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Augmented reality games are here, and if Pokémon Go’s popularity persists there soon may be facing a deluge of similar games.  Since the release of Pokémon Go, game participants have swamped public areas looking to “catch em all.”  Any seasoned New Yorker knows to look out for “phone zombies” on the sidewalks, and even come to expect it, but what about in private spaces, like your condo or coop building?

In addition to general trespass and privacy concerns, there are some real safety issues. Pokézombies have been wandering into off-limits properties and onto areas that can be dangerous when you’re distracted by your latest capture (a rooftop for instance).  For trespassing game players, it is easy enough to just kick them out of your building, but what if the user is a resident and otherwise has a right to be in the building?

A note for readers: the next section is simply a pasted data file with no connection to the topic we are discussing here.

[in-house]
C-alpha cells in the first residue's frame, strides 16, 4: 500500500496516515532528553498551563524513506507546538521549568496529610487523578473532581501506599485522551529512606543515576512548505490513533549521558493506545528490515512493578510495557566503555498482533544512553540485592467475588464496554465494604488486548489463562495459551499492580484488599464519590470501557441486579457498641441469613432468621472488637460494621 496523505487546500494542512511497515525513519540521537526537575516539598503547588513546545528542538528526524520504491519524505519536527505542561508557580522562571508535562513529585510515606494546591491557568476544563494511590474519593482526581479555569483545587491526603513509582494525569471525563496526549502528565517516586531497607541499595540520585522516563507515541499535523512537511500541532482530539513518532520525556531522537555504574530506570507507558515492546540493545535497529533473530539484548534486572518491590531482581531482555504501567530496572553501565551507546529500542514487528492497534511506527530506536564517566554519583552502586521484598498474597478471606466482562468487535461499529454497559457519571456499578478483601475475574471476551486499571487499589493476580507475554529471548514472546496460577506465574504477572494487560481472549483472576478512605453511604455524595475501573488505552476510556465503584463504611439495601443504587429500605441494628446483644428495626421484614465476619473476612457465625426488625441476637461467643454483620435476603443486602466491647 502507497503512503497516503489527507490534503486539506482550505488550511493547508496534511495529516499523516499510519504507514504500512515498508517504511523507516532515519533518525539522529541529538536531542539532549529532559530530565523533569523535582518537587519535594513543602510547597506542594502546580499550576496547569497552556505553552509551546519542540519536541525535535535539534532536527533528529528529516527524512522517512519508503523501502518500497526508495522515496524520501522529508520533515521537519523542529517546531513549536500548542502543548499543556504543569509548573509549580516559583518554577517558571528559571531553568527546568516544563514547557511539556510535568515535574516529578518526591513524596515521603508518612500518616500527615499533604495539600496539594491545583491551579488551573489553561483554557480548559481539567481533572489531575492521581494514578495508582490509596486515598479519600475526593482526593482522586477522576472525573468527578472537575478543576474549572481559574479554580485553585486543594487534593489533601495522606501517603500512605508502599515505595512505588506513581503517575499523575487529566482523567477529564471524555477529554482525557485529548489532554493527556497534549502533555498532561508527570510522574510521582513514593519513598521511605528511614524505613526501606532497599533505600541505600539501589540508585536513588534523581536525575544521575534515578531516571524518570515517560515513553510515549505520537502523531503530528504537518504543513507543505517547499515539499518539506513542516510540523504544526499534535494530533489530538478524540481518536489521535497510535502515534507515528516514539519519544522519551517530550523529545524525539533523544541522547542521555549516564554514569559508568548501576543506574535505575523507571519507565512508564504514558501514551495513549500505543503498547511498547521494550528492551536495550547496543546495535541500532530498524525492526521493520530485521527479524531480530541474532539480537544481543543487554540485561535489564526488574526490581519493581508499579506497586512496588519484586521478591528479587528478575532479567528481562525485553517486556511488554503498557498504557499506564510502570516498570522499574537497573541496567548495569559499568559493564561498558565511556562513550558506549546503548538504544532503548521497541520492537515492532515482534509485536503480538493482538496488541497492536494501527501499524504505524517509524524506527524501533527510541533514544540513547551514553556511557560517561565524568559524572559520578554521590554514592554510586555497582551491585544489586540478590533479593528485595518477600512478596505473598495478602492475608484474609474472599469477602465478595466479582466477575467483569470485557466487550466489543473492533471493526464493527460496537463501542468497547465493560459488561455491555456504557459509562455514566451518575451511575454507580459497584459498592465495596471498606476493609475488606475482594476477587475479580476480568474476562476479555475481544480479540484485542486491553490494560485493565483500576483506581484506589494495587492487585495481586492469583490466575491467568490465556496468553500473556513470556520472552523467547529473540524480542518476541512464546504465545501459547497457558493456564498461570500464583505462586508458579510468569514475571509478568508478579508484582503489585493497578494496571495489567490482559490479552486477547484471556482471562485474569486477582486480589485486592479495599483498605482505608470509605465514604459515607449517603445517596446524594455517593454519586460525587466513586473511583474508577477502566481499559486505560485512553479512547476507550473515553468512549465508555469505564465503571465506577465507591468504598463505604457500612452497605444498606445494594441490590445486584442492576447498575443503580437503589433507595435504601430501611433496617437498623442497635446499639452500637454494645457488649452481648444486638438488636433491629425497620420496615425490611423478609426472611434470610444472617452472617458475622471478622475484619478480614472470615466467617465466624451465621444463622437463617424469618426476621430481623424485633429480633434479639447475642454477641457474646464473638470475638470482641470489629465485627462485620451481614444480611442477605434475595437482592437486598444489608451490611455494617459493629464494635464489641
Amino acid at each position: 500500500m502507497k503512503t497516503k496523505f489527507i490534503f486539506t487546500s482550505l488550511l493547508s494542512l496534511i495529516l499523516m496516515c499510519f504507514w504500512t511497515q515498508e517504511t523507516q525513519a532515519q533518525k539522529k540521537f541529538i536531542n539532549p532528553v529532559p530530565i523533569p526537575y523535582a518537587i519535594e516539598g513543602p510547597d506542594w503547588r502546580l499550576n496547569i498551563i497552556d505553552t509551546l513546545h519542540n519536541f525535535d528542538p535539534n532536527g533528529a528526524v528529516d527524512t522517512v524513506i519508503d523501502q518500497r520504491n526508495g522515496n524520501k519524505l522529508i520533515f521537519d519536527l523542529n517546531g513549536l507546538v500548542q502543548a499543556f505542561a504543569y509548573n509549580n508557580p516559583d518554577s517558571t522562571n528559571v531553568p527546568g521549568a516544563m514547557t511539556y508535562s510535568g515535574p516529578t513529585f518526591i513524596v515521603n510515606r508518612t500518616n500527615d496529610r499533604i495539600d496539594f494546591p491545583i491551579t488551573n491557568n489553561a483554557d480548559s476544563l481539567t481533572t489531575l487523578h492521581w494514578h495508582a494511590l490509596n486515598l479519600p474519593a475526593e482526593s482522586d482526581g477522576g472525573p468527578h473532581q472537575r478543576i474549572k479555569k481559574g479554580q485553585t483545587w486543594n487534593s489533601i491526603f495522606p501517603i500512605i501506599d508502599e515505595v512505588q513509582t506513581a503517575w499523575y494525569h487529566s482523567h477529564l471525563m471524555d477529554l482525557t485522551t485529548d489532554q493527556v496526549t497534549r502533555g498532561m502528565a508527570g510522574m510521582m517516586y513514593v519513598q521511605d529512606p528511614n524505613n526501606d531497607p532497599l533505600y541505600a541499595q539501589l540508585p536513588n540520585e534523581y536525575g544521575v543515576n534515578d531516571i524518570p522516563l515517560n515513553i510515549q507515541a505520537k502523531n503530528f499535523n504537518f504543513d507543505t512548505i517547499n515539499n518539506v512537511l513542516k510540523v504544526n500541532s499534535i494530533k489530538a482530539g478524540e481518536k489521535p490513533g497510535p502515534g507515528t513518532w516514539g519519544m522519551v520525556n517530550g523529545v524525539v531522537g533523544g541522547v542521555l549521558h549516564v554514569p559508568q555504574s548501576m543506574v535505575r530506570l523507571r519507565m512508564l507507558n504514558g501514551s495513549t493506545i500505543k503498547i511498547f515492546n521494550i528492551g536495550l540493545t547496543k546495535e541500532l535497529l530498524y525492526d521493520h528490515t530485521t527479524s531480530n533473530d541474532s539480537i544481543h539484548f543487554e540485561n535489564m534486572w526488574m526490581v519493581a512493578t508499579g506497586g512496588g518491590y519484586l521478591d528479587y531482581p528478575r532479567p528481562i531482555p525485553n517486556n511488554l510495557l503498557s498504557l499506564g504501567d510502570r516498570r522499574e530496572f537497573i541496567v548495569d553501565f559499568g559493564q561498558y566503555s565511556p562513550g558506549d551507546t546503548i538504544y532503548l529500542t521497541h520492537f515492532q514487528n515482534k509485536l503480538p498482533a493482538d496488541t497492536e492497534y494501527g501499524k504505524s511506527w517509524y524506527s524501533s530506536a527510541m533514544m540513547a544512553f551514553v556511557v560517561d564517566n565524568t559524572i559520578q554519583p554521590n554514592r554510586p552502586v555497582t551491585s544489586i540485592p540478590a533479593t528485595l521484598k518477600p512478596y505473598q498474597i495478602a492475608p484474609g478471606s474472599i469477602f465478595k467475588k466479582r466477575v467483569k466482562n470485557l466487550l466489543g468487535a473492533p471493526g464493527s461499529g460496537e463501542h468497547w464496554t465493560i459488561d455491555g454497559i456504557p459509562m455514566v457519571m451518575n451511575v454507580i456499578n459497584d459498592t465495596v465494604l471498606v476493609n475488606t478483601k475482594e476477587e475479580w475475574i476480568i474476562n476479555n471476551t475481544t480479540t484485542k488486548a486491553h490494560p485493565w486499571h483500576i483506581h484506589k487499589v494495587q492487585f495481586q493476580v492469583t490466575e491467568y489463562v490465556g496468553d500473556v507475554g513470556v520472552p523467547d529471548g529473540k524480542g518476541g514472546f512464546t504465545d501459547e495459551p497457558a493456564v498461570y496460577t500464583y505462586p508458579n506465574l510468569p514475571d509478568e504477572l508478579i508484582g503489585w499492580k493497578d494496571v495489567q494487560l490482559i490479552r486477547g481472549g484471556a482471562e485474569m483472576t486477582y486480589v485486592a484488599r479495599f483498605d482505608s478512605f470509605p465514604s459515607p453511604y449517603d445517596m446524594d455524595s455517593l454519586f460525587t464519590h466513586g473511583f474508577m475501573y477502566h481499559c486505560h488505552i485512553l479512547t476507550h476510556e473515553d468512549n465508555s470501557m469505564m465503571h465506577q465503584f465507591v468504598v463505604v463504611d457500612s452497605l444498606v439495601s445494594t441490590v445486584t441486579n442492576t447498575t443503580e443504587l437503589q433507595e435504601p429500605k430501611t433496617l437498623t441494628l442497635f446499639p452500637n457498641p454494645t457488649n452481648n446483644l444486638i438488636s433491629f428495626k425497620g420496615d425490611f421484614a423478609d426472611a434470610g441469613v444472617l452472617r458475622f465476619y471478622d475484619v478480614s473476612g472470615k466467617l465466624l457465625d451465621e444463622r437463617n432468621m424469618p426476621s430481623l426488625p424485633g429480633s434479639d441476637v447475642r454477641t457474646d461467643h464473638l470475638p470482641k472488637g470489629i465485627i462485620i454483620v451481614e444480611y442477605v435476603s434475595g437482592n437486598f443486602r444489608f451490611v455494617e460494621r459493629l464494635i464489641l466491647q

Be Careful: Watch Your Step

If this is a real independent concern that is not already categorically addressed by other obvious rules or limitations (i.e. no running near the pool), management could distribute a notice that the building asks the game not be played in the building, especially in certain open, higher risk areas.

If the game is perceived as a large risk, it may be advisable to ask your building’s insurance carrier in writing if it feels a written warning should be sent to the building’s tenants.  Many existing rules can likely be utilized to abate the chaos caused by a growing swarm of Pokézombies in your building.  Noise restrictions can be employed when kids (or even adults) are wandering the halls, and restricting access to certain common areas like roofs and gyms can be enforced against underage tenants or during nights/evenings. Some buildings incorporate language into their bylaws restricting loitering in common rooms and interfering with staff duties.

That said, this may be a case of “easier said than done.”  If you don’t catch a gamer red-handed, how do you enforce these rules?  It’s too early to know the ultimate effect of these augmented reality games on society and public safety, but for the time being, encouraging caution can’t hurt.

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